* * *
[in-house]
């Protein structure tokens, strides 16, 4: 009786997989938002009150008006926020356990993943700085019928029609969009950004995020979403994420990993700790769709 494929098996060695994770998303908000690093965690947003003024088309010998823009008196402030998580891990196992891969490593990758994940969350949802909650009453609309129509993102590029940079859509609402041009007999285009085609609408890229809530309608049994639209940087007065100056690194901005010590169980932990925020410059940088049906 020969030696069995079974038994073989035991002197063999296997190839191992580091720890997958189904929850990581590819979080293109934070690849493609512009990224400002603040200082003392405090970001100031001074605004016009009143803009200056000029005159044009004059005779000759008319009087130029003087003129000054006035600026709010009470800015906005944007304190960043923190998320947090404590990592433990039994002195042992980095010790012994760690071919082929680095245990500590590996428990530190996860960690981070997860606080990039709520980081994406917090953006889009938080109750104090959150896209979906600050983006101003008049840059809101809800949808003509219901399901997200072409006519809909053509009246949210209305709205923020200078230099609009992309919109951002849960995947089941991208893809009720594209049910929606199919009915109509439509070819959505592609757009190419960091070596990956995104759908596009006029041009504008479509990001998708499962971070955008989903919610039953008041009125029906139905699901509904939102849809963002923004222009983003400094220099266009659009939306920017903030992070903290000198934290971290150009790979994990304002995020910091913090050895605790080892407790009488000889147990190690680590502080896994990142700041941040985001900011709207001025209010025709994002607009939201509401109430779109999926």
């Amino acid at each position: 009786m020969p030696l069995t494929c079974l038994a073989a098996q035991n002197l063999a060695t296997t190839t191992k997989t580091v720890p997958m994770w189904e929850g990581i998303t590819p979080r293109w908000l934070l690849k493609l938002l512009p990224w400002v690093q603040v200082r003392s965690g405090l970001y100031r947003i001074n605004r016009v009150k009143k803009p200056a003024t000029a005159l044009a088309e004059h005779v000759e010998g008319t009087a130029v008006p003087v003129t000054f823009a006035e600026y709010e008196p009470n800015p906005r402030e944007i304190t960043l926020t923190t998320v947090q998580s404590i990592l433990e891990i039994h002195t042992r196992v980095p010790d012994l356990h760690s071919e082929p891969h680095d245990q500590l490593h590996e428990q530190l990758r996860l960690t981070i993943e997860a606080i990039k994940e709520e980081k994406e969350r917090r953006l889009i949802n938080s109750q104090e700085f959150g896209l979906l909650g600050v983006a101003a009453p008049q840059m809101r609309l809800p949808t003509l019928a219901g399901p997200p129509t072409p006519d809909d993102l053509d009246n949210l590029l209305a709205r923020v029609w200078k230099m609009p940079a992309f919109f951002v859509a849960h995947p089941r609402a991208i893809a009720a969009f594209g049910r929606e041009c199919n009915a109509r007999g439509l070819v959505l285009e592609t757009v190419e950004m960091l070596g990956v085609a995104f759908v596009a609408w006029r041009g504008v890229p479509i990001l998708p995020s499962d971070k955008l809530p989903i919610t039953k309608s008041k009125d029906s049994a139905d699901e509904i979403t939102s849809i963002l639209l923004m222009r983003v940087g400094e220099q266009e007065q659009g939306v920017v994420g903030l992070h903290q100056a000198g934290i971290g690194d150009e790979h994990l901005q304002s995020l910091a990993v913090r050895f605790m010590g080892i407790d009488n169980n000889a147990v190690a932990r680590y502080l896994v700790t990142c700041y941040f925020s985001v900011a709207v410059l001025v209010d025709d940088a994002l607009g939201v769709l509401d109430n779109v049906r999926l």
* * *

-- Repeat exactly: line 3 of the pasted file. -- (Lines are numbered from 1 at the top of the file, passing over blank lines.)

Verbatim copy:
């Amino acid at each position: 009786m020969p030696l069995t494929c079974l038994a073989a098996q035991n002197l063999a060695t296997t190839t191992k997989t580091v720890p997958m994770w189904e929850g990581i998303t590819p979080r293109w908000l934070l690849k493609l938002l512009p990224w400002v690093q603040v200082r003392s965690g405090l970001y100031r947003i001074n605004r016009v009150k009143k803009p200056a003024t000029a005159l044009a088309e004059h005779v000759e010998g008319t009087a130029v008006p003087v003129t000054f823009a006035e600026y709010e008196p009470n800015p906005r402030e944007i304190t960043l926020t923190t998320v947090q998580s404590i990592l433990e891990i039994h002195t042992r196992v980095p010790d012994l356990h760690s071919e082929p891969h680095d245990q500590l490593h590996e428990q530190l990758r996860l960690t981070i993943e997860a606080i990039k994940e709520e980081k994406e969350r917090r953006l889009i949802n938080s109750q104090e700085f959150g896209l979906l909650g600050v983006a101003a009453p008049q840059m809101r609309l809800p949808t003509l019928a219901g399901p997200p129509t072409p006519d809909d993102l053509d009246n949210l590029l209305a709205r923020v029609w200078k230099m609009p940079a992309f919109f951002v859509a849960h995947p089941r609402a991208i893809a009720a969009f594209g049910r929606e041009c199919n009915a109509r007999g439509l070819v959505l285009e592609t757009v190419e950004m960091l070596g990956v085609a995104f759908v596009a609408w006029r041009g504008v890229p479509i990001l998708p995020s499962d971070k955008l809530p989903i919610t039953k309608s008041k009125d029906s049994a139905d699901e509904i979403t939102s849809i963002l639209l923004m222009r983003v940087g400094e220099q266009e007065q659009g939306v920017v994420g903030l992070h903290q100056a000198g934290i971290g690194d150009e790979h994990l901005q304002s995020l910091a990993v913090r050895f605790m010590g080892i407790d009488n169980n000889a147990v190690a932990r680590y502080l896994v700790t990142c700041y941040f925020s985001v900011a709207v410059l001025v209010d025709d940088a994002l607009g939201v769709l509401d109430n779109v049906r999926l």